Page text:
Childproofing Your Home: What You Need to Know to Keep Your Infant Safe

Like most toddlers, Becky was curious. She was a healthy, active 17 month-old girl, who liked to explore. Because of this, her mother was very cautious about keeping her safe. She had locks on all the cabinets to keep Becky from getting into dangerous cleaners, medicines, and other chemicals. But locks are only so effective. When the cabinet under the sink was left open, Becky explored, and found some lamp oil that her mom stored there. Becky was able to open the lid, and tried to drink some of the lamp oil. But because of the chemical properties of the oil, some of it went into her lungs. Becky became terribly ill, was taken to the ER, and directly admitted to the pediatric ICU.

I was a second-year resident when Becky (not her real name) came in that day. She was the sickest child I’d ever seen at that time. She was immediately placed on a ventilator, and continued to spiral downwards over the next 24 hours. She almost died multiple times, but we were able to save her. Over the next several weeks, she gradually improved, and much later, was able to go home. But because of the damage done, she was deaf, and had cognitive delays.

This case is an illustration of how difficult it can be to keep your home truly “child proof.” However, there are some simple things you can do to prevent this from happening to you.

Can’t Prevent All Accidents

It’s true that you can’t prevent all accidents, but the goal is to prevent the most serious ones. These typically involve poisoning and burns. Less common, but equally devastating, are injuries from guns.

Most children start to crawl around 9 months old, but many do so well before that age, so make sure you make your home safe starting at 6 months. One strategy is to crawl on your hands and knees all over the house, and see it as your infant or toddler sees it. That may reveal dangers you didn’t know about.

There are many ways to keep your home safe, and the following are just some of the more important measures to take:

  • Keep ALL dangerous products that may be ingested up high, and out of reach. It is critical to keep bleach, ammonia, all medicines (even over-the-counter ones like Tylenol and Motrin), pesticides, alcohol, gasoline, and any other dangerous products completely out of reach of infants and toddlers. One study found that in homes where medicines were not kept out of reach, a child 0-4 years old is almost 60% more likely to be poisoned. Don’t rely on cabinet locks to protect your child: locks break, they won’t work if the cabinet is left open, and no lock is foolproof. The case of Becky is a prime example of this.
  • Store medicines in their original containers, and never put them in old food containers. This confuses children and makes them more likely to try to eat the medicine.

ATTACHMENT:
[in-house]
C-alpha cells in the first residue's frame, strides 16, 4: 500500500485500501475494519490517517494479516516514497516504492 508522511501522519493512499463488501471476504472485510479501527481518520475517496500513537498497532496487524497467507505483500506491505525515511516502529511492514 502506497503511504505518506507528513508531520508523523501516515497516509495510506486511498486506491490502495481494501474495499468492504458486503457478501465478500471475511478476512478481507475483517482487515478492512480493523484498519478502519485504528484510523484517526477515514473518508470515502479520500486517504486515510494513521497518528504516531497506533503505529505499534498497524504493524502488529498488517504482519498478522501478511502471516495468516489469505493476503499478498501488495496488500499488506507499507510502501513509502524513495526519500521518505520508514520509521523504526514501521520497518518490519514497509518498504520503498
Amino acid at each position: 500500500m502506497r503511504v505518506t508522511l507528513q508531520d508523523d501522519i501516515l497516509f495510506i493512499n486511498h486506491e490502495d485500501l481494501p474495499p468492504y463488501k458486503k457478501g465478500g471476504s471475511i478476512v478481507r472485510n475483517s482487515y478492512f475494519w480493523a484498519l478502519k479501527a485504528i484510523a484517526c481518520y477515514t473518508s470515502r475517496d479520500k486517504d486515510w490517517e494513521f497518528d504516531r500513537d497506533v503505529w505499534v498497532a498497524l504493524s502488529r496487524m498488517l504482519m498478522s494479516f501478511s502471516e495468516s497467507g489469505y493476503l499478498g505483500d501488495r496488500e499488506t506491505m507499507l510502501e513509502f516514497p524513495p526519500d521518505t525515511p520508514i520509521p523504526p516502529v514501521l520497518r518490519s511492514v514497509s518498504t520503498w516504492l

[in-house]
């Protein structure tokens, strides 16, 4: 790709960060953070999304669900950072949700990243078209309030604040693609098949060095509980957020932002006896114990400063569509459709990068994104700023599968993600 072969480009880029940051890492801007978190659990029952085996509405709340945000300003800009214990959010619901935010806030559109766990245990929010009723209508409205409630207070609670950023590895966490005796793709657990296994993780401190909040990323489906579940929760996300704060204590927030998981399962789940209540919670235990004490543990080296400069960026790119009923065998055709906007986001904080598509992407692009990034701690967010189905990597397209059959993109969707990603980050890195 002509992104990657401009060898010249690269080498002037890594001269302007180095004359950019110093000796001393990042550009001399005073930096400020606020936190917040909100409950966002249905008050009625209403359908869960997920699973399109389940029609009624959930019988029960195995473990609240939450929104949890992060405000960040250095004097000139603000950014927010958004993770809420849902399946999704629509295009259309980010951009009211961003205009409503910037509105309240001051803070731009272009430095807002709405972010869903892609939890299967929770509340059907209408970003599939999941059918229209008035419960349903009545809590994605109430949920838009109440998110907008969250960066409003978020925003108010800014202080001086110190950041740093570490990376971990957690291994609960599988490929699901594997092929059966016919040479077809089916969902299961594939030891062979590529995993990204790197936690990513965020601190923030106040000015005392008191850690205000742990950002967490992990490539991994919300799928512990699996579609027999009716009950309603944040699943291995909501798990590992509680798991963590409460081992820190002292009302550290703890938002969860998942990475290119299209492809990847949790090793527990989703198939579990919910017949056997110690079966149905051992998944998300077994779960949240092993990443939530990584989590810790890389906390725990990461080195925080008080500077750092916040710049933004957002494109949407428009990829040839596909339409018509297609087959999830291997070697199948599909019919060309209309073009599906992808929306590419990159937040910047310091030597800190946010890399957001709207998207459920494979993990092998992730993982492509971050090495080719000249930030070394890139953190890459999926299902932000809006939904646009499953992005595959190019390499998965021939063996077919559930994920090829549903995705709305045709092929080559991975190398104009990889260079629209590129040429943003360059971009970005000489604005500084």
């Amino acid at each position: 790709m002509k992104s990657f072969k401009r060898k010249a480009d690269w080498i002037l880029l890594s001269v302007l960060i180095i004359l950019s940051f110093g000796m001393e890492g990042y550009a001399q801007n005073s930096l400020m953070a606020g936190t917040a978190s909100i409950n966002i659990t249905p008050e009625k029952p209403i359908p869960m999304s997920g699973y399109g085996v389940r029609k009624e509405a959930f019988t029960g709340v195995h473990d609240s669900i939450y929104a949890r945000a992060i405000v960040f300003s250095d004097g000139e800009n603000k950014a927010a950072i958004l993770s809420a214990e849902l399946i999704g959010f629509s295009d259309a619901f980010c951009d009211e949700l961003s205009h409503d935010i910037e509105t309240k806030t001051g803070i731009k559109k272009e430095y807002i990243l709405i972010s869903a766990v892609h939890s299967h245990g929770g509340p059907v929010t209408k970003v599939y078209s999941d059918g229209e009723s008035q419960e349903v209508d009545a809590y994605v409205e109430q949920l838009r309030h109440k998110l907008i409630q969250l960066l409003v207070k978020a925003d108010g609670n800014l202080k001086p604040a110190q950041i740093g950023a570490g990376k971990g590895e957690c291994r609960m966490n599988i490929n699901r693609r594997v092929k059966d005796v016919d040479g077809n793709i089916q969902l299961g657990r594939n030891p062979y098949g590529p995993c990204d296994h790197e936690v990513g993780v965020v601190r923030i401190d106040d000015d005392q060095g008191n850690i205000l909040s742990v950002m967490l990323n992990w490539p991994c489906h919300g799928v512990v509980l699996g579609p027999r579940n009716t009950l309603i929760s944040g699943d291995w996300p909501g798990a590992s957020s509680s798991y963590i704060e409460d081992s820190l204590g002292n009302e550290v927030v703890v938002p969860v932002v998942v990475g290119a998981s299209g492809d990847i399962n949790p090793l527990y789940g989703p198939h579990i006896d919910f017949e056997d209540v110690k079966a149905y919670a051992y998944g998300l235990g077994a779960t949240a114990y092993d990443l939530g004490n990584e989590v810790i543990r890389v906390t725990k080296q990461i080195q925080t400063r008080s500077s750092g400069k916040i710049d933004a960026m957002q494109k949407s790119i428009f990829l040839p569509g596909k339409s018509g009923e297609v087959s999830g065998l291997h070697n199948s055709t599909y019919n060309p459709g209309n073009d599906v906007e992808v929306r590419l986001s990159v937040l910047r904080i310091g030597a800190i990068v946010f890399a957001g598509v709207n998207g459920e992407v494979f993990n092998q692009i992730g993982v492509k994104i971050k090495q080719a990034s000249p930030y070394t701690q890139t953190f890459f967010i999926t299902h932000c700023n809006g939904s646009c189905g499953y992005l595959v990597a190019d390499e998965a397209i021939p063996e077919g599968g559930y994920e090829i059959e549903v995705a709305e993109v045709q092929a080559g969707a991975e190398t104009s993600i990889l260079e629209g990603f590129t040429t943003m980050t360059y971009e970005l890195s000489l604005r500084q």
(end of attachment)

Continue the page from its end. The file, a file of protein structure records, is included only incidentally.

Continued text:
• Use containers with safety caps for all medicines. Remember that these are not childproof, merely child resistant, so keep them out of reach.
  • Keep everyday products (toothpaste, soap, mouthwash) in a different place than dangerous products.
  • Get rid of expired medicines.
  • Take medicine where children cannot see you. This may prompt them to copy you.
  • Call medicine by it’s name. Don’t tell children it’s “candy,” as they are more likely to try taking it.
  • Keep the poison control number in your phone or somewhere easily accessible: 800-222-1222. If your child ingests anything that could be dangerous, call the poison control center, not your doctor.
  • Store paint, varnish, thinners, pesticides, and gasoline in a locked container or cabinet.
  • Have a working smoke detector and carbon monoxide detector in your home, and make sure the batteries are replaced regularly.
  • Keep a working fire extinguisher in the kitchen.
  • Never leave you young child unattended in the bathtub, even for a moment. Children can drown in just a few inches of water.
  • Never leave water in the bathtub when it’s not in use.
  • Lower the thermostat on your water heater so the hottest temperature is no more than 120° F (48.9° C). This will prevent accidental scaldings.
  • When cooking on the stove, turn all pot and pan holders inwards, and place them on the back burners when possible.
  • Keep guns locked in a secure place. And keep the ammunition separate from the gun.
Ruben Rucoba
Dr. Rucoba has over 25 years of experience as a primary care pediatrician after completing medical school at the University of California, San Francisco. His clinical areas of expertise include caring for children with special health care needs and assisting families with international adoption. He has been a freelance medical writer since 2010, writing for health websites, continuing medical education providers, and various print outlets. He currently works at Wheaton Pediatrics in the suburbs of Chicago, where he lives with his wife and four daughters, including a set of twins.

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